The idea behind compression wear is fundamental: specialized fabric applies pressure on the surface of particular parts of the body to compress and support underlying tissue. The hope is that this increases the body’s blood circulation and eases vein swelling.
3. Reduce Your Overall Percentage of Body Fat
If you’re unsure whether you’re overweight, you can use an online Body Mass Index (BMI) calculator to determine your BMI based on height and weight. A BMI above 25 is considered “overweight,” and a BMI above 30 is classified as “obese.”
4. Take Horse Chestnut Seed Extract for Varicose Veins and Bulging Leg Veins
Horse Chestnut seed extract is thought to assist in maintaining healthy peripheral circulation in the body while supporting healthy tissue fluid levels – including in the legs.
For example, Standard Process is a company that makes a capsule called Vascular Care Complex formulated with steroidal saponins (such as escin), flavonoids, lipids, sterols, terpene lactones (including ginkgo), and other phytochemicals – like butcher’s broom and rhizome. This formula is designed to assist in vein health.
5. Do Inversion Poses
Modern life presents certain disadvantages. From an ancestral perspective, our human bodies were probably not designed to stand and sit for long periods. If you are experiencing varicose veins, try elevating your legs above your hips for short periods (from 3 to 20 minutes, depending on your current state of mobility and fitness):
- While lying down, place pillows under your feet to raise them above heart level so that gravity can help with circulation.
- Try the “Legs Up the Wall” pose. Remove your shoes and lay on your side in the shape of an embryo, scooting your hips to the wall. Then, gradually roll onto your back and place your stocking feet up on the wall. To deepen this stretch, place a shallow pillow underneath your hips.
- Do a yoga handstand against a wall.
- Use an inversion table to hang upside down (be sure someone is home with you as a safety precaution).
These inverted postures help ease the body by preventing blood from pooling in the lower extremities and allowing blood to flow back to the heart more easily.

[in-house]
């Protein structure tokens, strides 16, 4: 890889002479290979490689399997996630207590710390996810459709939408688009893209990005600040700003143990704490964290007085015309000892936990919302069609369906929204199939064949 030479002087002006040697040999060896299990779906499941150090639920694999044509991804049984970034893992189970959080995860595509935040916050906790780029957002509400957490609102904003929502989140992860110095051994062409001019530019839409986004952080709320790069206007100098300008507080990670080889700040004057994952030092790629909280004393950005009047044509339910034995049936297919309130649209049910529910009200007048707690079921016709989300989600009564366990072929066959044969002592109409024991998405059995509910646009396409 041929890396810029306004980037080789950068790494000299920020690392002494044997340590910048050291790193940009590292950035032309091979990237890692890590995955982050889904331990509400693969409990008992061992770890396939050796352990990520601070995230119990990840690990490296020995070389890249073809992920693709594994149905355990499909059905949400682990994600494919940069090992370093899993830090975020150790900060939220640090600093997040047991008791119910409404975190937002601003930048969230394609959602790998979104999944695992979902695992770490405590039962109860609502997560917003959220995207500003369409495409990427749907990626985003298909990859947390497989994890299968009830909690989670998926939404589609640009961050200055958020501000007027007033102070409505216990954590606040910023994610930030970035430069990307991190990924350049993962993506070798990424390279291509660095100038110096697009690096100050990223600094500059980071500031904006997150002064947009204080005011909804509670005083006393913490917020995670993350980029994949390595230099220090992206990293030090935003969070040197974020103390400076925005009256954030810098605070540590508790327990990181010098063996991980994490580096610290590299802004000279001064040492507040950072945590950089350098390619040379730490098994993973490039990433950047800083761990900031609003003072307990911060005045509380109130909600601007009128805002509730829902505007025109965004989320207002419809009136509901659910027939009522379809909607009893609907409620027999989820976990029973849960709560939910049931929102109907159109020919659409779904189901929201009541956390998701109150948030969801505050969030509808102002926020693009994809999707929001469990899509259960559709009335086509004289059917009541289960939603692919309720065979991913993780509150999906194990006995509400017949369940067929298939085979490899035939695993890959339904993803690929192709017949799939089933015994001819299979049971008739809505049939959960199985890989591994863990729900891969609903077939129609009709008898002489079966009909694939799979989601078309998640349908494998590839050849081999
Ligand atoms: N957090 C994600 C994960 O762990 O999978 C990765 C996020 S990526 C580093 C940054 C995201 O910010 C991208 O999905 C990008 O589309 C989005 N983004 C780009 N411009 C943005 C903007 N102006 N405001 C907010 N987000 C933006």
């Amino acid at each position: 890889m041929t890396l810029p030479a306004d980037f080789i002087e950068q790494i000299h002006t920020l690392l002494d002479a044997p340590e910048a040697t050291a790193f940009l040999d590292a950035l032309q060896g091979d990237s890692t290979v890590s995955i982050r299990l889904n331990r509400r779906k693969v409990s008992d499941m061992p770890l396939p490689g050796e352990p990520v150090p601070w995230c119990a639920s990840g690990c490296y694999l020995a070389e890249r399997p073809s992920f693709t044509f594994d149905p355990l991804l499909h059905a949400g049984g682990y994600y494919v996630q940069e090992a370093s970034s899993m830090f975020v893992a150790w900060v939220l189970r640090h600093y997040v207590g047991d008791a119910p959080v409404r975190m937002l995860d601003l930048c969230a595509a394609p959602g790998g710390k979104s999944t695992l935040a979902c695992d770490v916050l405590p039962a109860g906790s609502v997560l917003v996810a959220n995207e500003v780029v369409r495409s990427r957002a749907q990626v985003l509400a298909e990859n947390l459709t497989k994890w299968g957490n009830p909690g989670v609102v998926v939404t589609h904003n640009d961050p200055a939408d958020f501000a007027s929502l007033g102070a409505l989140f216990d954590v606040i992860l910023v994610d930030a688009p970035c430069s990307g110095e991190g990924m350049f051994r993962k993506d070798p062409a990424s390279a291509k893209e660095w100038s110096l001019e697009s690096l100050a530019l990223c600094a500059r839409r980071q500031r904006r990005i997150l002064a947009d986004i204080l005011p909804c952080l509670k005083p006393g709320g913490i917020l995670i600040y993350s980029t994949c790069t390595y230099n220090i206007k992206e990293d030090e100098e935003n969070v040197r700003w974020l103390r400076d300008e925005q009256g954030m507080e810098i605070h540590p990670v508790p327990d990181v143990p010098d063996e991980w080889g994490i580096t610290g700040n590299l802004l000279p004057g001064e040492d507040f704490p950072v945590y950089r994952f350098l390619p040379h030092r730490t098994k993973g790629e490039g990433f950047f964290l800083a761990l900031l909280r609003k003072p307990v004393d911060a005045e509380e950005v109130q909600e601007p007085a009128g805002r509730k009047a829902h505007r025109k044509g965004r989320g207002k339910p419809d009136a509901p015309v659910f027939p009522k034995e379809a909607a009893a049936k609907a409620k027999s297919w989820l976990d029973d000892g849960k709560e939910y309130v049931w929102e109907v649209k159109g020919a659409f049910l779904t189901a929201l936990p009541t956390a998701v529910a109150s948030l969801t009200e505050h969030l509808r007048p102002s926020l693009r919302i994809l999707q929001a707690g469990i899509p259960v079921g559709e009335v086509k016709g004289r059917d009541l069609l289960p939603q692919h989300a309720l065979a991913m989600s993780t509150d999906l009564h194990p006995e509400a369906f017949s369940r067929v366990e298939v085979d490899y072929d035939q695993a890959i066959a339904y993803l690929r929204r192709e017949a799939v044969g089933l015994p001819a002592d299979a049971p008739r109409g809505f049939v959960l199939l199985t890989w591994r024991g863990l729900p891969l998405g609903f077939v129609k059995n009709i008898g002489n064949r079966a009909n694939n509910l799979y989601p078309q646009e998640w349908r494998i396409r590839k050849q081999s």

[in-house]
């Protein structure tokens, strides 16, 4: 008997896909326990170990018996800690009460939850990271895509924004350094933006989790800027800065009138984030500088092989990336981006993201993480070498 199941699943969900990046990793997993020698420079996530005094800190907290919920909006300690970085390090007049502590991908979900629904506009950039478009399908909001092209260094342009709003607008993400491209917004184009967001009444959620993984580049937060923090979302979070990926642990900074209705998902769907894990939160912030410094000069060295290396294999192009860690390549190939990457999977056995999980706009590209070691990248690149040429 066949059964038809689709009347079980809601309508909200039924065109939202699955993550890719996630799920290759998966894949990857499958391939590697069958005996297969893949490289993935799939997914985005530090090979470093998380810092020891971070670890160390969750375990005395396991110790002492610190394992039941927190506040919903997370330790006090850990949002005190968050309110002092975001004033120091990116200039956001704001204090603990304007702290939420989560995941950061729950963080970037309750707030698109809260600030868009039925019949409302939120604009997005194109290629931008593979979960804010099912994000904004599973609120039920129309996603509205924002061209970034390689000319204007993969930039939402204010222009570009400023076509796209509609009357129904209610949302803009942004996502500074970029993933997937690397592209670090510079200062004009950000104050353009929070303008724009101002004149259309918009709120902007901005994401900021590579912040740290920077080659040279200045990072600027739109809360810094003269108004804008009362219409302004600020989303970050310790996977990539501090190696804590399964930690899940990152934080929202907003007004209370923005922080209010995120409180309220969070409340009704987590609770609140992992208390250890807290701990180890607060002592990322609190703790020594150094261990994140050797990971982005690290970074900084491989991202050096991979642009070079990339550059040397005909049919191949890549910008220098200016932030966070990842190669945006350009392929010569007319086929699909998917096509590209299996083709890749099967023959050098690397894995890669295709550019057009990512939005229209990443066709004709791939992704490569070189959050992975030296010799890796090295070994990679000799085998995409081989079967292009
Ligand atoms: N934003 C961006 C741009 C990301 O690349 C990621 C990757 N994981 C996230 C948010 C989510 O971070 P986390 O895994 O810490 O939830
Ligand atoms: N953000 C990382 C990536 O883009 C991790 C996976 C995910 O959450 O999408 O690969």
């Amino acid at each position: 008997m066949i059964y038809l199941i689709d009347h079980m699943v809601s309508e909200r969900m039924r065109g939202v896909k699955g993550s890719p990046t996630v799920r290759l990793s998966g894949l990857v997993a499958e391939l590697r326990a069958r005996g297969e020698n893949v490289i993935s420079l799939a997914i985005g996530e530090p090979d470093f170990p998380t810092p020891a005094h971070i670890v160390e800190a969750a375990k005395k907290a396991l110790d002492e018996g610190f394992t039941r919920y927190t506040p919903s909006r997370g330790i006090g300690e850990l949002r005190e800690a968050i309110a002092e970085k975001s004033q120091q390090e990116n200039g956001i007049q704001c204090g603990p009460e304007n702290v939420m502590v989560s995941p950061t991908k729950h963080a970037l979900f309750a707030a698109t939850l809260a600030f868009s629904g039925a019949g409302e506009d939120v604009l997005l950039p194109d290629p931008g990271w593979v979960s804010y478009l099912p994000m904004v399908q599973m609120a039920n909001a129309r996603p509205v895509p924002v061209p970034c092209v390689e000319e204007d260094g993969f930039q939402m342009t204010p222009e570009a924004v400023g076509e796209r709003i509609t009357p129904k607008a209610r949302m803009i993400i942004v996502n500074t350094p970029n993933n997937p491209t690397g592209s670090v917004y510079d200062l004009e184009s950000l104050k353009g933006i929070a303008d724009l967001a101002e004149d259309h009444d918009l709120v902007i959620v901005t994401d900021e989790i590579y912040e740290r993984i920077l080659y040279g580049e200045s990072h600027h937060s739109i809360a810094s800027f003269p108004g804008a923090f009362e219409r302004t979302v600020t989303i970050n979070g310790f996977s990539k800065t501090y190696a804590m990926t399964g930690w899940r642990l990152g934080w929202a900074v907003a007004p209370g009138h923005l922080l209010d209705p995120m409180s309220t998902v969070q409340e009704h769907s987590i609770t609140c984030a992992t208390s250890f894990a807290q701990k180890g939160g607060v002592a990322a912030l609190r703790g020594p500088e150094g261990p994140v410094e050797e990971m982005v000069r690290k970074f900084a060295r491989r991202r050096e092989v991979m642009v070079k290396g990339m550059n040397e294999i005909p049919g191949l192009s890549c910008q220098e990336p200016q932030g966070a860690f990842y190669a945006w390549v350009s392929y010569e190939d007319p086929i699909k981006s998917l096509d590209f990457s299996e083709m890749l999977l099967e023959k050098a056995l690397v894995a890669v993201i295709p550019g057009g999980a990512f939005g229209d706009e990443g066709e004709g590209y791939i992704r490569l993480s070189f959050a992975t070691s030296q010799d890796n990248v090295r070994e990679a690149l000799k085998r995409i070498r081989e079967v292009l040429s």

6. Take Diosmin for Varicose Veins and Spider Veins
Diosmin is a nutritional supplement, available most often in a capsule formulated with hesperidin. It’s made from the extract of citrus foods and is purported to support blood flow in the body. It’s sometimes taken by those wishing to reduce symptoms of hemorrhoids or bulging varicose leg veins. Though some might have a negative sensitivity to Diosmin, it works well for many people.
7. Stop Crossing Your Legs
Crossing your legs can put undue pressure on your veins. Try not to cross your legs while sitting. Or, if you like to sit cross-legged like a yogi, place child pillows (you can find these in home-supply stores) in between (where one leg would touch the other), which will reduce direct pressure.
8. Increase Your Vegetable Intake
An anti-inflammatory diet is a lifestyle change in which you remove the foods your body finds subtly irritating and eat only the foods your body finds unquestionably empowering. Usually, this means a diet of mostly vegetables and quality meats.
In 2018, researchers examined the association between vegetable intake and chronic venous insufficiency (CVI) and venous reflux in the legs. The study included 3,218 participants from the Edinburgh Vein Study, who completed a food frequency questionnaire and underwent duplex ultrasonography to assess CVI and venous reflux.
Results showed that participants who consumed more vegetables had a lower prevalence of CVI and venous reflux in the legs.
Specifically, participants who consumed three or more servings of vegetables per day had a 41% lower odds of CVI and a 27% lower odds of venous reflux compared to those who consumed less than one serving per day.
Increased vegetable intake likely improves vein health. This study suggests that incorporating more vegetables into one’s diet may be a simple and effective way to help your veins work better.
On an anti-inflammatory diet, you’re encouraged to eat 9 loose cups of vegetables each day, from the full rainbow of colors.
Chances are, you’re eating a fraction of that.
A green smoothie is a blended drink made with vegetables, fruits, and nuts. The main idea behind a green smoothie is to provide a concentrated source of essential nutrients and fiber in an easy-to-digest form.
Some benefits of green smoothies include:
- Nutrient-dense: Green smoothies are rich in vitamins, minerals, and antioxidants, which can help support overall health and protect against disease.